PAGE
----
Every day, millions wake with a sense of urgency. Jerked from sleep by an alarm, we lurch directly to the coffeemaker, to our e-mail, to the day’s news headlines, or some other up-and-at-’em directive.
One way or another, we abruptly press the day’s “on” switch, and before we’re entirely conscious, long before our brains and bodies have nudged themselves into first gear, we’ve thrown them into overdrive.
As a result, we may wind up feeling frenzied, reactive — and taking that energy into the rest of our day, infusing it into all our interactions and projects.
We also miss out on a lot of insights and creative impulses available to us during the brief “twilight state” of theta brainwave activity that exists almost exclusively between sleep and waking awareness. What a waste!
So I’m making a case for reclaiming our mornings — or even some small part of our mornings — as an act of defiance against the less-than-satisfying status quo, and as a delightful and potentially transformative act of self-care.
My sister, Andrea, has this down to a sacred science. She gets up before anyone else in her house, lights a candle and a stick of incense, then puts on relaxing music. She unrolls her yoga mat, sits, and — at minimum — takes three long, centering breaths.
Generally, those three deep breaths lead her into a gentle yoga practice that may last anywhere from five to 30 minutes. At the end of her practice, she meditates for a few moments, sending loving thoughts to her friends and family, and setting some key intentions for the day.
When her mat-based practice is complete, she makes tea, has breakfast, and only then does she turn on her phone, consult her calendar and begin the active portion of her day.
Understand, this is not some idealized nice-when-it-happens thing for my sister. It’s a rock solid deal. She’s missed maybe half a dozen days in the past several years. That’s because she has a very simple, default-minimum commitment: Unroll the mat, sit, take three breaths. That’s it. The rest is negotiable.
Sometimes, things come up, of course, and when a longer practice isn’t possible, Andrea adjusts the program accordingly. But she never gives up on unrolling her mat, centering and taking those three deep breaths.
If she can get that far, she says, she almost always finds the time and willingness to do a little more. And she says these few high-value moments she devotes entirely to herself help establish a conscious tone and rhythm that carries through her entire day — and by extension, her life in general.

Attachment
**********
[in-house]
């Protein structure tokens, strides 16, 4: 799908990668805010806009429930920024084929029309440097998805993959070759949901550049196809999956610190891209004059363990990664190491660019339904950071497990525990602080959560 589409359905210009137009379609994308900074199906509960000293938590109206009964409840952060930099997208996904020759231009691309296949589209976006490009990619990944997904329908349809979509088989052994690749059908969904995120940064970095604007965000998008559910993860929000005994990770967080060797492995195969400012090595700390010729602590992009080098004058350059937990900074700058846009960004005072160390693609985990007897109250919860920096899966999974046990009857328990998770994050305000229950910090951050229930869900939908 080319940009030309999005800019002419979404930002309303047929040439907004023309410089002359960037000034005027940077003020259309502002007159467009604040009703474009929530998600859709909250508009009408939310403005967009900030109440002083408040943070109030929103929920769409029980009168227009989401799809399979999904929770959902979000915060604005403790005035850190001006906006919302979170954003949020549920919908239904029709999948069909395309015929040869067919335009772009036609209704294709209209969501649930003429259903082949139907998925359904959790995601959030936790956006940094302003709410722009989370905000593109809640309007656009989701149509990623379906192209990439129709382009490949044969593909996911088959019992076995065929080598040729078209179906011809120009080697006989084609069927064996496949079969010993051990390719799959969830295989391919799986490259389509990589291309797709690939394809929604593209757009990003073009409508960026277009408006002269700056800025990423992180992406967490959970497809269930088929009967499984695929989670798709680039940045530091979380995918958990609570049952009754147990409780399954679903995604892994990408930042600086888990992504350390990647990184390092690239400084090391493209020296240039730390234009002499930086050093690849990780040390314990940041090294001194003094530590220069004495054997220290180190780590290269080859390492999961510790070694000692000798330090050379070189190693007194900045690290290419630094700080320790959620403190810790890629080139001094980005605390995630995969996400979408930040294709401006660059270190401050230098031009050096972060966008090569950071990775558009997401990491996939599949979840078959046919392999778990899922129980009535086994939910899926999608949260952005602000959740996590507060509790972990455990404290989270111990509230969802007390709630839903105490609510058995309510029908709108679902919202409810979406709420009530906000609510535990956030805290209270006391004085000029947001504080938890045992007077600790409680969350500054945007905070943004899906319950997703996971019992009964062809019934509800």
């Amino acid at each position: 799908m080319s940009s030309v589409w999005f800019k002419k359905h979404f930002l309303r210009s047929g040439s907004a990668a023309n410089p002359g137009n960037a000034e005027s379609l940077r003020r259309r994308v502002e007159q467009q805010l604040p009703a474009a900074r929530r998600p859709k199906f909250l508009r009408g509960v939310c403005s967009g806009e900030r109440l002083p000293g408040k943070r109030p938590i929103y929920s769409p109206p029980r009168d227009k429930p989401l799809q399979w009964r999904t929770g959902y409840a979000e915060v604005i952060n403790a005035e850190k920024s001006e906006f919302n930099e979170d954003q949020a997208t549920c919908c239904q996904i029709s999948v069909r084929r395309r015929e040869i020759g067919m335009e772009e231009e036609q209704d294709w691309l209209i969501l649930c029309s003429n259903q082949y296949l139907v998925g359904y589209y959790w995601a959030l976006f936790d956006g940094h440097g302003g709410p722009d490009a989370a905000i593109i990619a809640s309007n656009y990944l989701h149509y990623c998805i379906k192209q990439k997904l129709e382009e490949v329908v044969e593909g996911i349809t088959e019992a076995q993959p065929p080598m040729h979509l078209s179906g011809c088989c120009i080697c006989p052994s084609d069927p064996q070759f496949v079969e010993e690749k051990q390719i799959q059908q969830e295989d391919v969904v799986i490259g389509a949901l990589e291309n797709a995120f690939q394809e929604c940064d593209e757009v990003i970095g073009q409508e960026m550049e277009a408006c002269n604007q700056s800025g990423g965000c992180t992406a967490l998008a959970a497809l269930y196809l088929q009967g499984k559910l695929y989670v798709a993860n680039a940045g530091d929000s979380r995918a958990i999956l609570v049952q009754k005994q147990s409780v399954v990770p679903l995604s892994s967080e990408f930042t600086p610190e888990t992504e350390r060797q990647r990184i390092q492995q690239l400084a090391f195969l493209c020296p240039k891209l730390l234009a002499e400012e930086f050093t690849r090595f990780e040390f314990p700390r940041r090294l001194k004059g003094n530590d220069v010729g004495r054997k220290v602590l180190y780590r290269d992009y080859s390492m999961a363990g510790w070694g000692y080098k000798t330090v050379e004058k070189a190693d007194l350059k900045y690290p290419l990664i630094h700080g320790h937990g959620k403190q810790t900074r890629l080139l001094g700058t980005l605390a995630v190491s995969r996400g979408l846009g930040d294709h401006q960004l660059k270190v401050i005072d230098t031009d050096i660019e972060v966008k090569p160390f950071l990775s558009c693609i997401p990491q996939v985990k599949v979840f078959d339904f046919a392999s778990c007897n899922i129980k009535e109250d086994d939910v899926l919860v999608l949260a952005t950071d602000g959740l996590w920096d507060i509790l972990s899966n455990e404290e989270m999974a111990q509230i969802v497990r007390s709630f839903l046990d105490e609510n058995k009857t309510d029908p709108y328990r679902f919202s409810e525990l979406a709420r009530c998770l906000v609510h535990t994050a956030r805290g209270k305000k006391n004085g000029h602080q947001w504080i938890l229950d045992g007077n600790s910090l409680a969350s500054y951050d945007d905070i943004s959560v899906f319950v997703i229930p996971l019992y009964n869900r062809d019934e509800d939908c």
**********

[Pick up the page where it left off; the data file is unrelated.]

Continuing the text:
Then there’s my friend Brian Johnson, founder of PhilosophersNotes (insightful six-page summaries of books on optimal living, the reading of which make for a great morning practice in and of themselves). Brian starts his day with a whole series of what he calls “blissiplines” — daily disciplines he’s found to be fundamental in creating the conditions for his best, most blissful life.
Brian’s blissiplines (which he describes at about 6:50 in this fun video) include about a half an hour of meditation and movement, followed by time spent journaling and reading. Like my sister, Brian says he’s found these practices so essential for optimizing his productivity, creativity and happiness that he can no longer imagine going without them.
Of course, it does take a certain amount of willingness and discipline to establish a morning ritual, particularly if your current a.m. routine is so dull and drudging that you’ve never paused to consider it.
Happily, you don’t have to devote hours to a morning ritual in order to benefit. You just have to have a ritual and do it consistently — ideally, even (and perhaps especially) when you don’t feel like it.
I suggest keeping your ritual short, easy and very doable to start with, knowing that you can always expand it if and when you like.
When I first started doing my own morning practice (about eight years ago) it simply consisted of having a cup of coffee out on the porch, listening to the birds chirp, and pulling a wisdom card to help me start the day on a calm, conscious note. Total time: five minutes, max.
I’ve had more leisurely rituals, too. They’ve involved everything from candlelight journaling and guided visualizations to guitar playing.
Every year or so, I like to tinker with my ritual, working in various meditations and creative practices, gentle exercise, music, time outdoors, wisdom literature, poetry, or whatever appeals to me at the time.
Lately, I’ve gotten into following my sister’s example and doing morning yoga. My current minimum commitment is five minutes, but like her, I often wind up doing a bit more.
Maybe it’s the track of the Tibetan meditation music I play during my practice (it runs for about seven minutes, and it’s so mesmerizing, I can’t bear to pull away from my reverie before it ends). Or maybe it’s just that I really dig the mellow vibe I’ve created for myself by choosing to be before I do.
Whatever the case, I’ve come to love this Revolutionary Act (“Maintain a Morning Practice” is No. 52 of “101 Revolutionary Ways to Be Healthy“) and I highly recommend it to anyone hungry for a little more centering and a little less stress in his or her life.
You can learn more about why the very first (and last) moments of our days count for so much, and get ideas for how to develop calming rituals in your own life by reading these articles:
Meanwhile, is there a small step you can take toward reclaiming your own mornings, starting now?
Do you already have a favorite morning practice of your own? If so, please share your ideas in the comments section below.
The more of us who choose to start our days on our own terms, the less frenzied this world of ours will feel. And the more opportunity we’ll all have to make the best and most conscious use of the waking hours at our disposal.
Pilar Gerasimo is the Editor in Chief of Experience Life magazine.